“Albertans need tax relief, we don’t need a bigger tax bill from Ottawa.”  

Dave Naylor is the News Editor of the Western Standard
dnaylor@westernstandardonline.com
TWITTER: Twitter.com/nobby7694

Dave Naylor is the News Editor of the Western Standard and the Vice-President: News Division of Western Standard New Media Corp. He has served as the City Editor of the Calgary Sun and has covered Alberta news for nearly 40 years. dnaylor@westernstandardonline.com

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Opposition MPs ask government to ‘show them where the money is coming from’

“Say it’s $10 billion by July. There is no accountability for that.”

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The Liberal’s latest pandemic relief plans may actually be billions of dollars higher than estimated, says Blacklock’s Reporter.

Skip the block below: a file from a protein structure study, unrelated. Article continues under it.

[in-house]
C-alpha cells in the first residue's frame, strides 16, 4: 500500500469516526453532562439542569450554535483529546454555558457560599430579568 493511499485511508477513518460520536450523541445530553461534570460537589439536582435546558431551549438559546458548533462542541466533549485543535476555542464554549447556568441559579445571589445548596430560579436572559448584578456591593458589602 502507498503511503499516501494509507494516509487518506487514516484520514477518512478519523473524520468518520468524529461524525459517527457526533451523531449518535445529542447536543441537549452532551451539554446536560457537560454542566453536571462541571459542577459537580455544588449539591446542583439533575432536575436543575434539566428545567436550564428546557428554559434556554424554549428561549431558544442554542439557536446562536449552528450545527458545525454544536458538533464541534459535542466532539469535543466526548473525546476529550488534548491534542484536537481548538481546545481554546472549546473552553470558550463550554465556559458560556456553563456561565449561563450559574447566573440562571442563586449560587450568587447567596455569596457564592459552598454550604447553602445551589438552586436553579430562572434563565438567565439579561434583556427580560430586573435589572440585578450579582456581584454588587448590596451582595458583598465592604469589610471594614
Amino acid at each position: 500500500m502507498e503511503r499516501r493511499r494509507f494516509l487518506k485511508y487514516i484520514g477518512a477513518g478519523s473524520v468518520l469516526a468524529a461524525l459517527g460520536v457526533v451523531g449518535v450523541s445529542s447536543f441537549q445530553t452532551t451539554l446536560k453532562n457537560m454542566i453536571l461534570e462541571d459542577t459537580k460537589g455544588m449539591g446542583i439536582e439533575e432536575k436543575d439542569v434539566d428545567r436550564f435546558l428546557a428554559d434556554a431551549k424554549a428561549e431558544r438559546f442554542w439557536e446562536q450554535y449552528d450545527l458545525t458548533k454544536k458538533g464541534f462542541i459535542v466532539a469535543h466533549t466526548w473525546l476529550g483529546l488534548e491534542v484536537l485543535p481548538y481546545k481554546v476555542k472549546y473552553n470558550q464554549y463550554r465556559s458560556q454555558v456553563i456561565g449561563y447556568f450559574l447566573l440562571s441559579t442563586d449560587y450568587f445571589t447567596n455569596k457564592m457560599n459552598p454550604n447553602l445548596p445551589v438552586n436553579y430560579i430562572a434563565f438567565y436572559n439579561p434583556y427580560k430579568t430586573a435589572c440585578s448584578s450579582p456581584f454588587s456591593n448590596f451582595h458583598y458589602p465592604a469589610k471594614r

The Department of Finance was in a “continued race to push money out the door,” said one MP.

Bill C-2 proposes benefits including lockdown subsidies for employers and workers estimated at $7.4 billion. The cost covers payments retroactively from October 24 to next May 7, though the bill allows cabinet to extend subsidies to July 2.

“The issue of course that we’re looking at here is accountability,” said Conservative MP Greg McLean (Calgary Centre) at the Commons Tuesday finance committee.

“If there’s an obvious extension, how do we hold the government accountable for that extension when it’s more money going out the door, more on top of the $7 billion you’re already planning to spend?

“Say it’s $10 billion by July. There is no accountability for that.”

Department of Finance managers said they did not know the cost to taxpayers if the program runs to July 2, 2022.

“I can’t answer that at this stage,” said Max Baylor, senior director with the department.

“It would presumably depend on the parameters.”

“I don’t know if it’s because things have been lax during COVID but this is something you need to get right for the country,” said McLean.